Here, they are university student Brian Jackson and aspiring actress Alice Harbinson. Brian has arrived at his place of learning with a stronger desire than the acquisition of knowledge: he's going to be a star of TV's hottest quiz. But his progress on "The Challenge" is somewhat stymied by his growing desire for the beguiling Alice, struggling to make her mark as an actress. And as obstacles impede their affair, Brian becomes more and more convinced that only overwhelming success on the quiz show will win her.
What makes this novel such a delight, apart from the strongly drawn characters (both major and minor) is the coruscating dialogue: Nicholls writes comic dialogue like a dream, and his targets are many and varied: the idiocies of love and sex, the ludicrous pursuit of meaningless TV celebrity, fat cat businessmen lining their pockets--you name it, and it's probably here; Starter for Ten is a panoply of modern Britain with all its glories and excesses writ large. Nicholls wrote the third series of the hit TV series Cold Feet, which is as good a demonstration of his credentials as one could wish for. But Starter for Ten is his best work; there are no false notes struck by miscast actors, just prose that has a comic energy not often encountered these days. --Barry Forshaw --This text refers to an out of print or unavailable edition of this title.
Moving, wickedly observed, warm, uplifting and above all blindingly funny, Starter for Ten hits the spot time after time. Read this book (Jack)
A toe-curlingly embarrassing and cleverly observed comedy ... it'll have you wincing and laughing simultaneously. Fabulous (Company)
A bittersweet coming-of-age tale ... Brian conjure[s] up strong echoes of one of that era's literary heroes, Adrian Mole ... A fine, funny book (Heat)
Spry, affecting debut ... If it's possible to wince with your whole body, that broadly equates to my experience of reading it (Time Out)
A funny, touching novel reminiscent of the classic film Gregory's Girl with an authentic 1980s backdrop (Sunday Mirror)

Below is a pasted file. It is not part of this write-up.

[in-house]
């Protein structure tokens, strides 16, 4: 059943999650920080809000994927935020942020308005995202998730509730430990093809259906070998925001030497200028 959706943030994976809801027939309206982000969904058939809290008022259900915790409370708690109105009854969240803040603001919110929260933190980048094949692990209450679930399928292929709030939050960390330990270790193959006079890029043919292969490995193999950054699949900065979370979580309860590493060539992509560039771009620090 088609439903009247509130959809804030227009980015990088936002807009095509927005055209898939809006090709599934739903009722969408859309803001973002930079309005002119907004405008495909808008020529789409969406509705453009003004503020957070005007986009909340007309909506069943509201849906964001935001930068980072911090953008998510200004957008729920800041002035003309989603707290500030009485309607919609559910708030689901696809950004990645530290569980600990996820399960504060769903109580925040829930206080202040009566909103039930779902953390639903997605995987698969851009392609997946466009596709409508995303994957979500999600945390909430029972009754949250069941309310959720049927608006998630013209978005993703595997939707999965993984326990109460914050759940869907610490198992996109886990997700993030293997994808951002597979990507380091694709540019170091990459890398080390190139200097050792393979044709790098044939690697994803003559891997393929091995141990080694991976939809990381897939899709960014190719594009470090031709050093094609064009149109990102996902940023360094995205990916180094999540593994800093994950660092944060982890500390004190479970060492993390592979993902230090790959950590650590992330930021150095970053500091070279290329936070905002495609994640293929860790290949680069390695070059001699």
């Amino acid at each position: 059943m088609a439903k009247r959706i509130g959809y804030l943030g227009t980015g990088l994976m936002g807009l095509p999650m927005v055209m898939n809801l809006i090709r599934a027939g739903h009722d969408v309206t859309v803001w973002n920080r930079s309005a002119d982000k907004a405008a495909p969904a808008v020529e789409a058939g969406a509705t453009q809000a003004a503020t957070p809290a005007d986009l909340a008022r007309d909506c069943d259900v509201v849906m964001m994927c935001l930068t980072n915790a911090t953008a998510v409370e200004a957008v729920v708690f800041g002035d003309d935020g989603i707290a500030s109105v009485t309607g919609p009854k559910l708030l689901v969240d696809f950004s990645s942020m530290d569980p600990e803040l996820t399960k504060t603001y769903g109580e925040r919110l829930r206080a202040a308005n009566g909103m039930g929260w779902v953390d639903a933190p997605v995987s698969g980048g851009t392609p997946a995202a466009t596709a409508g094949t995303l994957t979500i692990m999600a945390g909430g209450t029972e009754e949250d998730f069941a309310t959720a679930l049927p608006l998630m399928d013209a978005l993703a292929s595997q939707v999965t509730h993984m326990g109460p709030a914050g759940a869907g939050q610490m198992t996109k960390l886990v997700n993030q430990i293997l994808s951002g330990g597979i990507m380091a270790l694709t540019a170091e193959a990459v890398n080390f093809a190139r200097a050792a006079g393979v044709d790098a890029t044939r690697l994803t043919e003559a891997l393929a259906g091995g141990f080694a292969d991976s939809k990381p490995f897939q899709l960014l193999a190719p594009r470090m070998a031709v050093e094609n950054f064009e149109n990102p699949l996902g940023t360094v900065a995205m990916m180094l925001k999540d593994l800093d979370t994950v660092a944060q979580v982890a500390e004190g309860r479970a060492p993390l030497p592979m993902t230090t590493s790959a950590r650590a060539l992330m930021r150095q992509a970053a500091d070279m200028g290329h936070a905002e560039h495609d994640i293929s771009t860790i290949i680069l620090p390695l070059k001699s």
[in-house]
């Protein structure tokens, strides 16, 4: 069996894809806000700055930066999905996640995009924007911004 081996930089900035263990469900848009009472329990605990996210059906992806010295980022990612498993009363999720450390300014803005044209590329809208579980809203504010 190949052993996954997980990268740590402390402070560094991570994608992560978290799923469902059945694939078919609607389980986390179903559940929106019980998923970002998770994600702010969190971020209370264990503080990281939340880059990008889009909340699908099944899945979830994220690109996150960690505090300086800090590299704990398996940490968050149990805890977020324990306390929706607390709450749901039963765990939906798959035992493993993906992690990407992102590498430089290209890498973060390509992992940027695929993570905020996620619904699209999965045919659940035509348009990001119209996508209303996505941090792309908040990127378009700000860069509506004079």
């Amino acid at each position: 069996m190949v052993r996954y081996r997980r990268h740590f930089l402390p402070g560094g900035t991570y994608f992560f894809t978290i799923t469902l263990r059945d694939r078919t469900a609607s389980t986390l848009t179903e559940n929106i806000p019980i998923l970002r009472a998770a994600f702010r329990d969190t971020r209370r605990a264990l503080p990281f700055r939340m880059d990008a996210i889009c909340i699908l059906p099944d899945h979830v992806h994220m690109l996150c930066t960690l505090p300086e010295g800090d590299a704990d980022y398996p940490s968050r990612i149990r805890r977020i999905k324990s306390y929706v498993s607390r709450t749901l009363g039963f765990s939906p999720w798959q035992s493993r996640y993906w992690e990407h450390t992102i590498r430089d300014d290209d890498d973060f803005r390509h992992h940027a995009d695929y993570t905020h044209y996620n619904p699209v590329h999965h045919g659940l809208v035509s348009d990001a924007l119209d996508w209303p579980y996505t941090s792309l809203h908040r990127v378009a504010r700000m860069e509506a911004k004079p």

Nicholls' portrayal of student affectations is accurate and funny ... clever and well-written (Independent)
Hilarious ... you won't be able to put it down (OK)
Painfully funny (Elle)
Warm and funny ... Hilarious (Daily Mirror)
Hugely (and deservedly) hyped ... Achingly funny (She)
I laughed out loud, I cringed in recognition, and more than once I paused in admiration at an observation so wry, so on the money, I wondered why it had never occurred to me before. There have been many pretenders to the throne of Hornby; David Nicholls is his legitimate heir (Mike Bullen, creator of 'Cold Feet')
For conjuring up all those cringeworthy moments of youth, this read is unrivalled (Glamour)
Relentlessly delightful (Mil Millington)
Absolutely fabulous ... brilliantly funny (Jenny Colgan, author of Amanda's Wedding)
Wonderfully written ... This is a lovely look back at a time when you were young enough to think that anything could happen (The Word)
What a delight... David Nicholls is enormously talented, he has an exquisite eye for details, humour and the ridiculous and he deserves every ounce of the huge success he will undoubtedly have with this pleasure of a book (Anna Maxted, author of Getting Over It)
I absolutely loved Starter for Ten (Emily Barr, author of Backpack)
From the Publisher
About the Author
David Nicholls trained as an actor before making the switch to writing. His TV credits include the third series of Cold Feet, Rescue Me, and I Saw You, as well as a much-praised modern version of Much Ado About Nothing and an adaptation of Tess of the D'Urbervilles, both for BBC TV. David has continued to write for film and TV as well as writing novels, and he has twice been nominated for BAFTA awards.
David's bestselling first novel, STARTER FOR TEN, was selected for the Richard and Judy Book Club in 2004, and David has written the screenplays for film versions of both STARTER FOR TEN (released in 2006, starring James McAvoy) and THE UNDERSTUDY (not yet released).